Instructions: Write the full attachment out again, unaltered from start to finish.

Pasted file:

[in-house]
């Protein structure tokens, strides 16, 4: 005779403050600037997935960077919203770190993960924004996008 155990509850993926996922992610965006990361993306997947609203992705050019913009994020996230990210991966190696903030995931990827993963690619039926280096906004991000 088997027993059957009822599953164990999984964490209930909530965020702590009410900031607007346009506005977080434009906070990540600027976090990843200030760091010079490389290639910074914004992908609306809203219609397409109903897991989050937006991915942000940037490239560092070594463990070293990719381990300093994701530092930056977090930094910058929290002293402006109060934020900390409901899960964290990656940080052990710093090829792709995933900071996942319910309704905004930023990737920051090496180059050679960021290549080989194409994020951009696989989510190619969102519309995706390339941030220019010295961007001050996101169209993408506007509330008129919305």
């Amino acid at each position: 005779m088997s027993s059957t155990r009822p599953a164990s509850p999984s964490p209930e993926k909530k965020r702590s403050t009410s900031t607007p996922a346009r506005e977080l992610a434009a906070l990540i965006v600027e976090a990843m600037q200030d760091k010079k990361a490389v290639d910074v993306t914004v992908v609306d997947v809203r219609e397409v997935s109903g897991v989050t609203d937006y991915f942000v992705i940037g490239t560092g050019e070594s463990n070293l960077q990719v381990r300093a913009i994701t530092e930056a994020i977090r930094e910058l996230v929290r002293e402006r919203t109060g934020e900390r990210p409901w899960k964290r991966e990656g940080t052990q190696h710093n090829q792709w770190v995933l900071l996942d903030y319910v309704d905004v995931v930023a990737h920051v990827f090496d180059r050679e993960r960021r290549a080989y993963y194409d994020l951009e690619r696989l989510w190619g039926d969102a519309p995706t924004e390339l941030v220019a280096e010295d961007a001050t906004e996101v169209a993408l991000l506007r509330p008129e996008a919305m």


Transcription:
[in-house]
């Protein structure tokens, strides 16, 4: 005779403050600037997935960077919203770190993960924004996008 155990509850993926996922992610965006990361993306997947609203992705050019913009994020996230990210991966190696903030995931990827993963690619039926280096906004991000 088997027993059957009822599953164990999984964490209930909530965020702590009410900031607007346009506005977080434009906070990540600027976090990843200030760091010079490389290639910074914004992908609306809203219609397409109903897991989050937006991915942000940037490239560092070594463990070293990719381990300093994701530092930056977090930094910058929290002293402006109060934020900390409901899960964290990656940080052990710093090829792709995933900071996942319910309704905004930023990737920051090496180059050679960021290549080989194409994020951009696989989510190619969102519309995706390339941030220019010295961007001050996101169209993408506007509330008129919305």
């Amino acid at each position: 005779m088997s027993s059957t155990r009822p599953a164990s509850p999984s964490p209930e993926k909530k965020r702590s403050t009410s900031t607007p996922a346009r506005e977080l992610a434009a906070l990540i965006v600027e976090a990843m600037q200030d760091k010079k990361a490389v290639d910074v993306t914004v992908v609306d997947v809203r219609e397409v997935s109903g897991v989050t609203d937006y991915f942000v992705i940037g490239t560092g050019e070594s463990n070293l960077q990719v381990r300093a913009i994701t530092e930056a994020i977090r930094e910058l996230v929290r002293e402006r919203t109060g934020e900390r990210p409901w899960k964290r991966e990656g940080t052990q190696h710093n090829q792709w770190v995933l900071l996942d903030y319910v309704d905004v995931v930023a990737h920051v990827f090496d180059r050679e993960r960021r290549a080989y993963y194409d994020l951009e690619r696989l989510w190619g039926d969102a519309p995706t924004e390339l941030v220019a280096e010295d961007a001050t906004e996101v169209a993408l991000l506007r509330p008129e996008a919305m």